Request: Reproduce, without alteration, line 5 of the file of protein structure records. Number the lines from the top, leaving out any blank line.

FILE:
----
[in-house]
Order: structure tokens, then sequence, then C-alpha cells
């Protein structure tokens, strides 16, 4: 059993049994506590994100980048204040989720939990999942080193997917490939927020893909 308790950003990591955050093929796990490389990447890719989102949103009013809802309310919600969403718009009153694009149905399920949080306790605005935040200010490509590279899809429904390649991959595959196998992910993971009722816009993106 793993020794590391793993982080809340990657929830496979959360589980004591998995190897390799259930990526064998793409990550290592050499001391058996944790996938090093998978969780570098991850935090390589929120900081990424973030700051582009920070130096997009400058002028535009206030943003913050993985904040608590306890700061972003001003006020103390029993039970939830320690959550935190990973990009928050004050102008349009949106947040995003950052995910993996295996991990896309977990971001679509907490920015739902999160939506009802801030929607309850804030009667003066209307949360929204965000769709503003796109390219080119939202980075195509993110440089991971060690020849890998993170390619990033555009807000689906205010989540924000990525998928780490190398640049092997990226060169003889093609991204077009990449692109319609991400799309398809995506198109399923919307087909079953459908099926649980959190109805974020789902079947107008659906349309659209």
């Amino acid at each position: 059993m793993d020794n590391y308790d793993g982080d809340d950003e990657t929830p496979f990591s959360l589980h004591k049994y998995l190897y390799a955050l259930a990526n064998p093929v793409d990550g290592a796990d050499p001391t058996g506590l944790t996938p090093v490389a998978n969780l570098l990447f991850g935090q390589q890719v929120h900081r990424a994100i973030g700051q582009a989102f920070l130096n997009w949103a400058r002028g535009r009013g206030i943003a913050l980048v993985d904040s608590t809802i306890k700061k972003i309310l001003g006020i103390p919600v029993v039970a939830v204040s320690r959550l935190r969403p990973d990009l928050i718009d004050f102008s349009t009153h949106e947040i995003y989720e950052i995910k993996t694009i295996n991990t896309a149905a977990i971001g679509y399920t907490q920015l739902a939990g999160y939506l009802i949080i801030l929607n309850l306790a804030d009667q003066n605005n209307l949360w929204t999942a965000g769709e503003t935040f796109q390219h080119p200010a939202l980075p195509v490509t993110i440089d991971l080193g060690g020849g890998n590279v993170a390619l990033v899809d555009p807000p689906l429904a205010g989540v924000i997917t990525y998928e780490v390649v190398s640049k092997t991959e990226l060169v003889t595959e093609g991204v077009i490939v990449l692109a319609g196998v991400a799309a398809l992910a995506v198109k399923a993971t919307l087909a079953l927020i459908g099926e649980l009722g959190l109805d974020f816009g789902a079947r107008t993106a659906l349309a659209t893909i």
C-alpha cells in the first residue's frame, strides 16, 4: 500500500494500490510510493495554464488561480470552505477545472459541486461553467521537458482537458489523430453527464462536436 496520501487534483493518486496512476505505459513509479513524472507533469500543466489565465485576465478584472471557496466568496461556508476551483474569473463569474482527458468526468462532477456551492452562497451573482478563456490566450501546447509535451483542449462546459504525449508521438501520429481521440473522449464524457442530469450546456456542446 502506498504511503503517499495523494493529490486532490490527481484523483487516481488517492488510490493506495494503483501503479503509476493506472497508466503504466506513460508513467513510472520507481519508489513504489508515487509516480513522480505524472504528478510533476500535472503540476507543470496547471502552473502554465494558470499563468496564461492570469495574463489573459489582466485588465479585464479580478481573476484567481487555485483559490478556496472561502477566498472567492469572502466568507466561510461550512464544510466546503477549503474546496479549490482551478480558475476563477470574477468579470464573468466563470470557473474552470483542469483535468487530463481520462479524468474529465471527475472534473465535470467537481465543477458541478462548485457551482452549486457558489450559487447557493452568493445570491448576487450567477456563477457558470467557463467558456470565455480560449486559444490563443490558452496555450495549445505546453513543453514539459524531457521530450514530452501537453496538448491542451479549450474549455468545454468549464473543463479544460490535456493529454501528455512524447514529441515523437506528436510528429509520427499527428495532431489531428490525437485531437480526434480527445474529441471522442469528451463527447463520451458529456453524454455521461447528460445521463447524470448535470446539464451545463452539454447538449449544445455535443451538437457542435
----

C-alpha cells in the first residue's frame, strides 16, 4: 500500500494500490510510493495554464488561480470552505477545472459541486461553467521537458482537458489523430453527464462536436 496520501487534483493518486496512476505505459513509479513524472507533469500543466489565465485576465478584472471557496466568496461556508476551483474569473463569474482527458468526468462532477456551492452562497451573482478563456490566450501546447509535451483542449462546459504525449508521438501520429481521440473522449464524457442530469450546456456542446 502506498504511503503517499495523494493529490486532490490527481484523483487516481488517492488510490493506495494503483501503479503509476493506472497508466503504466506513460508513467513510472520507481519508489513504489508515487509516480513522480505524472504528478510533476500535472503540476507543470496547471502552473502554465494558470499563468496564461492570469495574463489573459489582466485588465479585464479580478481573476484567481487555485483559490478556496472561502477566498472567492469572502466568507466561510461550512464544510466546503477549503474546496479549490482551478480558475476563477470574477468579470464573468466563470470557473474552470483542469483535468487530463481520462479524468474529465471527475472534473465535470467537481465543477458541478462548485457551482452549486457558489450559487447557493452568493445570491448576487450567477456563477457558470467557463467558456470565455480560449486559444490563443490558452496555450495549445505546453513543453514539459524531457521530450514530452501537453496538448491542451479549450474549455468545454468549464473543463479544460490535456493529454501528455512524447514529441515523437506528436510528429509520427499527428495532431489531428490525437485531437480526434480527445474529441471522442469528451463527447463520451458529456453524454455521461447528460445521463447524470448535470446539464451545463452539454447538449449544445455535443451538437457542435